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dc.contributor.authorKenney, Douglas S.,1964-
dc.creatorKenney, Douglas S.,1964-en_US
dc.date.accessioned2011-11-28T13:30:11Z
dc.date.available2011-11-28T13:30:11Z
dc.date.issued1993en_US
dc.identifier.urihttp://hdl.handle.net/10150/191177
dc.description.abstractThe vast majority of large river systems in the United States cross (or comprise) one or more state lines, creating numerous administrative challenges. Addressing these multijurisdictional challenges in an efficient and equitable manner often requires the development of sophisticated institutional arrangements. Several types of "regional organizations" have been created for this purpose, including compact commissions, interstate councils, basin interagency committees, interagency-interstate commissions, federal-interstate compact commissions, federal regional agencies, and the single federal administrator format. These organizations feature a wide variety of authorities and responsibilities; what they inevitably share in common is a hostile political environment, a consequence of political geography and bureaucratic entrenchment. In this study, the challenges associated with the governance, administration, and management of interstate water resources are examined, using the Colorado River Basin as a case study. The Colorado is the only major river in the United States utilizing the "single federal administrator" format, an institutional arrangement that is often criticized for its subordination of the states and its concentration of policy-making authorities in the hands of administrators. When evaluated against carefully defined normative criteria, the Colorado is shown to feature many institutional deficiencies that are, in part, derivative of the Colorado's unique institutional arrangements. The primary objective of this study is to determine if the governance and management of the Colorado could be improved by the establishment of an alternative form of regional water organization. It is concluded that a type of federal-interstate compact commission, if carefully tailored to the political realities of the region, could improve many of the observed institutional deficiencies. This study also presents a widely-applicable methodology for the description and evaluation of institutional arrangements.
dc.language.isoenen_US
dc.publisherThe University of Arizona.en_US
dc.rightsCopyright © is held by the author. Digital access to this material is made possible by the University Libraries, University of Arizona. Further transmission, reproduction or presentation (such as public display or performance) of protected items is prohibited except with permission of the author.en_US
dc.subjectHydrology.en_US
dc.subjectWatershed management -- Government policy -- Colorado River Watershed (Colo.-Mexico)en_US
dc.subjectWatershed management -- Political aspects -- Colorado River Watershed (Colo.-Mexico)en_US
dc.subjectWatershed management -- Government policy -- United States.en_US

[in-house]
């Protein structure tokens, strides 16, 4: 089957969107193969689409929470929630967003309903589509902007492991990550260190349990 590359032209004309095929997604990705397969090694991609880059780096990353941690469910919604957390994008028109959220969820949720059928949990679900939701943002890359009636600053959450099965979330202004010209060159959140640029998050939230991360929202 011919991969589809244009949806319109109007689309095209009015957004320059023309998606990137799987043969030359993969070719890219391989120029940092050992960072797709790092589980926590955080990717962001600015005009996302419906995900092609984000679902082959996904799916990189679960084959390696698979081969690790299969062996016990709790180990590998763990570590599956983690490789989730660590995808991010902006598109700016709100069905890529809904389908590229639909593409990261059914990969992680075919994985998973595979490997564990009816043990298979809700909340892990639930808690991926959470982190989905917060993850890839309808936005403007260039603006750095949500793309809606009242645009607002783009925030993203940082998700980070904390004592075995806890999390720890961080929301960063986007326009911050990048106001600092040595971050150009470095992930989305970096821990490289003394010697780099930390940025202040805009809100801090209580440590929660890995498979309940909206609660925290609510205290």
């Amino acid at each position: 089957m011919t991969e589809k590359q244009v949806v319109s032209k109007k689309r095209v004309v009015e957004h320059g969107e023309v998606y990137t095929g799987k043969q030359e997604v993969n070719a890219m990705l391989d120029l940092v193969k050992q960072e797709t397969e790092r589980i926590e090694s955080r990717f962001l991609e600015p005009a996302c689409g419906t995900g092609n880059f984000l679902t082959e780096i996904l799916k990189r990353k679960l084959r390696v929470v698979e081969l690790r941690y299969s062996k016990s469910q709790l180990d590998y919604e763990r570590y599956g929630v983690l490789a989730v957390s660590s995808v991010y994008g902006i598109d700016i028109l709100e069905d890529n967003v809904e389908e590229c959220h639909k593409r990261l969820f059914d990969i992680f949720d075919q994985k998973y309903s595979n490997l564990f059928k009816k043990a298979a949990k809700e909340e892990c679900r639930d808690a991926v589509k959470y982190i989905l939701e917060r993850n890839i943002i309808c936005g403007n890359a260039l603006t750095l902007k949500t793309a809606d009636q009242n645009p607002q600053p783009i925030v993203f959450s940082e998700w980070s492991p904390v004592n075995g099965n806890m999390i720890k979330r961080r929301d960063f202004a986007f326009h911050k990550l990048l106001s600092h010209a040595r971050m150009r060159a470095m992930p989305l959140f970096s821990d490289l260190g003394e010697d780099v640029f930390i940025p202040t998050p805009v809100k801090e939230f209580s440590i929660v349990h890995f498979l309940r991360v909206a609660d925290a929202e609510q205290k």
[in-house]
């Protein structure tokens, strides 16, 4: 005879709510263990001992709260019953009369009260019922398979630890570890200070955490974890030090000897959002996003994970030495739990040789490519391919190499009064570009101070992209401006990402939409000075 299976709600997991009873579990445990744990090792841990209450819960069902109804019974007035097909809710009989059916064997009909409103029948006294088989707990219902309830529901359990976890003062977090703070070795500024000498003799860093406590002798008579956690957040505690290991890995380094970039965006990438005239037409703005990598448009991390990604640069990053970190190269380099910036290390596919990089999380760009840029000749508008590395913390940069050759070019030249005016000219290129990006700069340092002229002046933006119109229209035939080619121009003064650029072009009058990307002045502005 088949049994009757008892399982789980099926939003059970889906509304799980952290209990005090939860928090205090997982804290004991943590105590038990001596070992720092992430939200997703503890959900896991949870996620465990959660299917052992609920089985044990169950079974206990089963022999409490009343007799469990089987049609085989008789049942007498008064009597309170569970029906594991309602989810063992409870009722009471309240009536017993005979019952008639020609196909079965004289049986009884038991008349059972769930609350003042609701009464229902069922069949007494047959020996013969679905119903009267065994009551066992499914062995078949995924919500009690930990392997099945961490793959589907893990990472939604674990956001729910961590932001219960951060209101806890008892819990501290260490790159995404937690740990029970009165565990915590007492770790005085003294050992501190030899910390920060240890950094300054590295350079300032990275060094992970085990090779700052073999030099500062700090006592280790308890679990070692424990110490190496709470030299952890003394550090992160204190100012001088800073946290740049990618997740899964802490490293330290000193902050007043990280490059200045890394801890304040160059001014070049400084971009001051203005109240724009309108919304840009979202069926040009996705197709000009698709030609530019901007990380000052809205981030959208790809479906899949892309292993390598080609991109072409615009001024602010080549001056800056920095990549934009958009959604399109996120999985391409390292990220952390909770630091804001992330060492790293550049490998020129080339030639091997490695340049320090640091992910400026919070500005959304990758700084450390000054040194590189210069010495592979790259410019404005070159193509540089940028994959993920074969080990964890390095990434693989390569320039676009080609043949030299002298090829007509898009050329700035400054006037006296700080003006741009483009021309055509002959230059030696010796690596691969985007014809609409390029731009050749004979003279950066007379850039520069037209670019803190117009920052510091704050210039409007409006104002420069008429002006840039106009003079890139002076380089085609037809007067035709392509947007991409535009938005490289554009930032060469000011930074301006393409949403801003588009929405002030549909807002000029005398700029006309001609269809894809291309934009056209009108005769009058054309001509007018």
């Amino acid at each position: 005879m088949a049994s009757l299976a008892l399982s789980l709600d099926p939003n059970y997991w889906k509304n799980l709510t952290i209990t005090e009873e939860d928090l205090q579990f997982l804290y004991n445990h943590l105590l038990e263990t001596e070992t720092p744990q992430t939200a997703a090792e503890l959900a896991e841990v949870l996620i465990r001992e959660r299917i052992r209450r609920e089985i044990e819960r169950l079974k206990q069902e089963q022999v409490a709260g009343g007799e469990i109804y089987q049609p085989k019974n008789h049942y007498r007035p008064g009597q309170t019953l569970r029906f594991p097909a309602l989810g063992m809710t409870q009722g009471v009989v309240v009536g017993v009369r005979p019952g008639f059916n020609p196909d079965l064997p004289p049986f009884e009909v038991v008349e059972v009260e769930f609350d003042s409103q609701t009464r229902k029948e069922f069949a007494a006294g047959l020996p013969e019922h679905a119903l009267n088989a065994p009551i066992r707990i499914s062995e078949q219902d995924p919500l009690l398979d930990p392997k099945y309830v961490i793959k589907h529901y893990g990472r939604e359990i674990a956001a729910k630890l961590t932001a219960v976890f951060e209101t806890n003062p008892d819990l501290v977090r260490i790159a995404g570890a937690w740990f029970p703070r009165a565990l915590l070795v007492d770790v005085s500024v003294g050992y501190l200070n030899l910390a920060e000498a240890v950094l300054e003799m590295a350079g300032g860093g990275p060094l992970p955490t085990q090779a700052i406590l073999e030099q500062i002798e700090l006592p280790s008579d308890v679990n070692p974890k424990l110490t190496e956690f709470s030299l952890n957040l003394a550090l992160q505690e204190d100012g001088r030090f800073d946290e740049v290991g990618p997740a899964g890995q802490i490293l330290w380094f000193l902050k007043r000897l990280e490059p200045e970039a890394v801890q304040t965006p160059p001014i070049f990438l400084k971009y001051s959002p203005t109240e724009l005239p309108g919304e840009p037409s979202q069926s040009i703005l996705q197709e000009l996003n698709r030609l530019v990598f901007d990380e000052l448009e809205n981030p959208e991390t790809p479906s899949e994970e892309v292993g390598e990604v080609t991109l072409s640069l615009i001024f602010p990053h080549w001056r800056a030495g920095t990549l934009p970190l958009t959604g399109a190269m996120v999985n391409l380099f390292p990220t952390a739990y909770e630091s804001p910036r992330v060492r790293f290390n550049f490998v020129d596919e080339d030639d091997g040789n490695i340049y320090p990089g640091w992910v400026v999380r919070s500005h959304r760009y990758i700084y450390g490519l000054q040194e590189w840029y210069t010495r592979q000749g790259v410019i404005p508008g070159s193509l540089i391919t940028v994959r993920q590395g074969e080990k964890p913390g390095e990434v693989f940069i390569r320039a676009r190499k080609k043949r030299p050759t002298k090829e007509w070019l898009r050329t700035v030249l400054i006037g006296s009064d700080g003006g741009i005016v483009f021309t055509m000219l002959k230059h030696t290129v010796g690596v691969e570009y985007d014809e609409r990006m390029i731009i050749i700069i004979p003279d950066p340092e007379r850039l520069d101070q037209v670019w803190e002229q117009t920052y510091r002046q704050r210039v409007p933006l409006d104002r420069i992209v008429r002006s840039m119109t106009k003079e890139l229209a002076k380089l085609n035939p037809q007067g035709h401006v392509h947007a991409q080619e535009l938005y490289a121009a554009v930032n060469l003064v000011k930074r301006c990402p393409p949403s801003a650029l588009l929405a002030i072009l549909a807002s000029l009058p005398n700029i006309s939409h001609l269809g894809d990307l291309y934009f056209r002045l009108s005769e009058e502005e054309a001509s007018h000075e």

dc.subjectInterstate agreements -- Political aspects -- Colorado River Watershed (Colo.-Mexico)en_US
dc.titleRiver basin administration and the Colorado: past practices and future alternativesen_US
dc.typeDissertation-Reproduction (electronic)en_US
dc.typetexten_US
dc.contributor.chairGregg, Franken_US
dc.identifier.oclc212848597en_US
thesis.degree.grantorUniversity of Arizonaen_US
thesis.degree.leveldoctoralen_US
dc.contributor.committeememberLord, Williamen_US
dc.contributor.committeememberLopes, Vicenteen_US
dc.contributor.committeememberClarke, Jeanne N.en_US
dc.contributor.committeememberIngram, Helenen_US
thesis.degree.disciplineRenewable Natural Resourcesen_US
thesis.degree.disciplineGraduate Collegeen_US
thesis.degree.namePh. D.en_US
dc.description.notehydrology collectionen_US
refterms.dateFOA2018-09-03T17:43:05Z
html.description.abstractThe vast majority of large river systems in the United States cross (or comprise) one or more state lines, creating numerous administrative challenges. Addressing these multijurisdictional challenges in an efficient and equitable manner often requires the development of sophisticated institutional arrangements. Several types of "regional organizations" have been created for this purpose, including compact commissions, interstate councils, basin interagency committees, interagency-interstate commissions, federal-interstate compact commissions, federal regional agencies, and the single federal administrator format. These organizations feature a wide variety of authorities and responsibilities; what they inevitably share in common is a hostile political environment, a consequence of political geography and bureaucratic entrenchment. In this study, the challenges associated with the governance, administration, and management of interstate water resources are examined, using the Colorado River Basin as a case study. The Colorado is the only major river in the United States utilizing the "single federal administrator" format, an institutional arrangement that is often criticized for its subordination of the states and its concentration of policy-making authorities in the hands of administrators. When evaluated against carefully defined normative criteria, the Colorado is shown to feature many institutional deficiencies that are, in part, derivative of the Colorado's unique institutional arrangements. The primary objective of this study is to determine if the governance and management of the Colorado could be improved by the establishment of an alternative form of regional water organization. It is concluded that a type of federal-interstate compact commission, if carefully tailored to the political realities of the region, could improve many of the observed institutional deficiencies. This study also presents a widely-applicable methodology for the description and evaluation of institutional arrangements.


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